Ronan said on Thursday that Ranger College has looked into other colleges in the state who have annexed counties including Austin Community College and a smaller college in Texarkana. This has allowed these schools to not only improve facilities, but also improve certifications offered by their campuses. Something Ranger College also hopes to do, should voters approve annexation.

“If all three counties approved annexation, students at Ranger College would definitely see an impact. There would be a bigger impact on the WorkForce program and the development of new programs and the ability to increase training on all campuses,” Ronan said when asked what impact would be seen if annexation was approved. “The impact for students would actually be two-fold as tuition would drop by close to 50 percent for those students attending classes on campus in addition to the better programs and training Ranger could offer. Dual-credit students (which Ronan said make up over 40 percent of Ranger’s enrollment) would see a drop in the prices of credits from $80 to $25. And that’s on top of being eligible for the Pell Grant.”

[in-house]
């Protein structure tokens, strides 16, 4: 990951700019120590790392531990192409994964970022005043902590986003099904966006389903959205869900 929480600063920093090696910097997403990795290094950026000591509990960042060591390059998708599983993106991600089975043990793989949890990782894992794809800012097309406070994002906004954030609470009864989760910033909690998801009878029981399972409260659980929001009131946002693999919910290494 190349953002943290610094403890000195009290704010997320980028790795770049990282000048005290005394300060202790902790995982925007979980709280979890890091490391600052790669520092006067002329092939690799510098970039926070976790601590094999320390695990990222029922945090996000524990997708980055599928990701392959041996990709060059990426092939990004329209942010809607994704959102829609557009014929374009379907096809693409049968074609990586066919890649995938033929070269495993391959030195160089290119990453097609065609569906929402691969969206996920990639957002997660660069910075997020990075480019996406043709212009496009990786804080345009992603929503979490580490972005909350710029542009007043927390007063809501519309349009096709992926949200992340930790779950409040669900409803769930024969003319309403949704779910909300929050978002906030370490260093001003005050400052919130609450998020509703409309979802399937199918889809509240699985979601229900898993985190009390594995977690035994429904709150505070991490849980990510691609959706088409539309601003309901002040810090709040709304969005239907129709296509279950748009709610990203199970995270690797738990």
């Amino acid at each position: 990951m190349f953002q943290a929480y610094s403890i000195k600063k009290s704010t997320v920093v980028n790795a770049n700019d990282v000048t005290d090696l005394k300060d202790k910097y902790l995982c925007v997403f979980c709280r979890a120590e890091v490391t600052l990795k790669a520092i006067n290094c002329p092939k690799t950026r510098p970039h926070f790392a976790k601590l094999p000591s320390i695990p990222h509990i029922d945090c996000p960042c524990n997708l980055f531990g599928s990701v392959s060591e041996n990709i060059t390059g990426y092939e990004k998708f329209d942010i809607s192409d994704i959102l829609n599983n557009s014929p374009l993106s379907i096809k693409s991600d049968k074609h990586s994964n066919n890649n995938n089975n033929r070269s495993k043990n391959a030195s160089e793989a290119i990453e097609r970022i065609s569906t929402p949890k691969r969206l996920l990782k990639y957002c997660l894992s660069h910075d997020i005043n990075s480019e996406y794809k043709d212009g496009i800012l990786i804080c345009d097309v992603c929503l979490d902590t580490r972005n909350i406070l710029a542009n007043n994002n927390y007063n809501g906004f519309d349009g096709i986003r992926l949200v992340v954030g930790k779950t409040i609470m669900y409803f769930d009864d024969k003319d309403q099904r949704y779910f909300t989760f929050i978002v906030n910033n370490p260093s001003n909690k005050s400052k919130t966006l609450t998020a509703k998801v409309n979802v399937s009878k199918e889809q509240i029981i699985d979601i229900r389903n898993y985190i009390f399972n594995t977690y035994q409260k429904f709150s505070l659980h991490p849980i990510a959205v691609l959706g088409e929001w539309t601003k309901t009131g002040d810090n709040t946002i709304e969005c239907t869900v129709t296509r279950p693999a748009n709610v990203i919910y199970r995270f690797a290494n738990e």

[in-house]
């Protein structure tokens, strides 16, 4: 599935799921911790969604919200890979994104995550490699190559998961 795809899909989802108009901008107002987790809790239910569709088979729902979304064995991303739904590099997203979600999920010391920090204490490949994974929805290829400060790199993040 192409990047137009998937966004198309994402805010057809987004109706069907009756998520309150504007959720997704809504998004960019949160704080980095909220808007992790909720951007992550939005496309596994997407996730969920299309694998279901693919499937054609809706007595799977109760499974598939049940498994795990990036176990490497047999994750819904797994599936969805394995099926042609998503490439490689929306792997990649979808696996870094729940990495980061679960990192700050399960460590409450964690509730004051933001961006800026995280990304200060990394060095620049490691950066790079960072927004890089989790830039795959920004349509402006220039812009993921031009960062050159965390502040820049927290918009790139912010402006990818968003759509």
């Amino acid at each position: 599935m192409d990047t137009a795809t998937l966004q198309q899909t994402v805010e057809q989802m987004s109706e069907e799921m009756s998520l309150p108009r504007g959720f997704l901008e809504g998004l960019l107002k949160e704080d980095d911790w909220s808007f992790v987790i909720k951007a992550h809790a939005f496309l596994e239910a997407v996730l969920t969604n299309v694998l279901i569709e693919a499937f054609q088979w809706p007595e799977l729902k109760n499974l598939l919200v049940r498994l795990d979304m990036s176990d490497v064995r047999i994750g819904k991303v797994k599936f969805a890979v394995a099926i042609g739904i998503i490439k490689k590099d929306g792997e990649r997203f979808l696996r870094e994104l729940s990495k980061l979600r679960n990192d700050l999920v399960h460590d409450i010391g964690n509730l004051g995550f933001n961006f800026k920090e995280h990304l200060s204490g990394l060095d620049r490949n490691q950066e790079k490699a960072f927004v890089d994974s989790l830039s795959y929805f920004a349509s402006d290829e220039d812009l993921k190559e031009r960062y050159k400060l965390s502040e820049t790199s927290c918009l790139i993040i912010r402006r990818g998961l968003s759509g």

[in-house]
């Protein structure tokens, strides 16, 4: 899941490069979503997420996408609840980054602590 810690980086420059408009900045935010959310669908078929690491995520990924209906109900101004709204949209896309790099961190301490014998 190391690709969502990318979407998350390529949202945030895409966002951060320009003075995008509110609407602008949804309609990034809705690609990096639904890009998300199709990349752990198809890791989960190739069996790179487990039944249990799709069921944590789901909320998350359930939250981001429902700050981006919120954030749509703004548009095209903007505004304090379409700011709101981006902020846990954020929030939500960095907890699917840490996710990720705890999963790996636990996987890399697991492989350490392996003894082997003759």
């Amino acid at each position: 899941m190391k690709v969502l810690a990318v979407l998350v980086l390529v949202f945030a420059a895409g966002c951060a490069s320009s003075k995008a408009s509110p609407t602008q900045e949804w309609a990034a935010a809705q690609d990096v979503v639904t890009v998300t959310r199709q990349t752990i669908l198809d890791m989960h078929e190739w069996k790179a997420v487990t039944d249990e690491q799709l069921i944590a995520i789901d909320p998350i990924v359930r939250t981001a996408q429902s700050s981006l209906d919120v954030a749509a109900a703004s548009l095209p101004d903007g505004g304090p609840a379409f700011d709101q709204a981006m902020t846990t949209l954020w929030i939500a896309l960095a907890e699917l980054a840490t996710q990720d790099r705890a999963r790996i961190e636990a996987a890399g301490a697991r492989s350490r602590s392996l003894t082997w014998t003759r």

On the other side of the coin, Ronan was also asked to consider what might happen if none of the counties elected to be annexed by Ranger College and if students currently enrolled in RC would see any changes as a result.

“It’s unlikely current students would see a change. I can’t speak for tuition rates in the future, because it costs over $2 million a year just to operate the campus in Erath County, which we’ve invested over $6 million in recently,” Ronan said. “That is currently our largest campus in terms of enrollment size, so Ranger College isn’t going to be closing the doors, but I think it’s safe to say we can’t keep operating on this current business model without annexation. We would likely have to keep things as is and we definitely wouldn’t be able to expand the certification and training we hoped to offer.”

The approved combined operating budget for Brown, Comanche and Erath Counties in 2018 will be $5.6 million, Ronan said. This does not include the investments made into campuses. In the past few years, Ranger College has invested approximately $6 million in the Erath County campus and $1 million in the Brown County campus, he said. Adding that, both of those projects are completely paid off.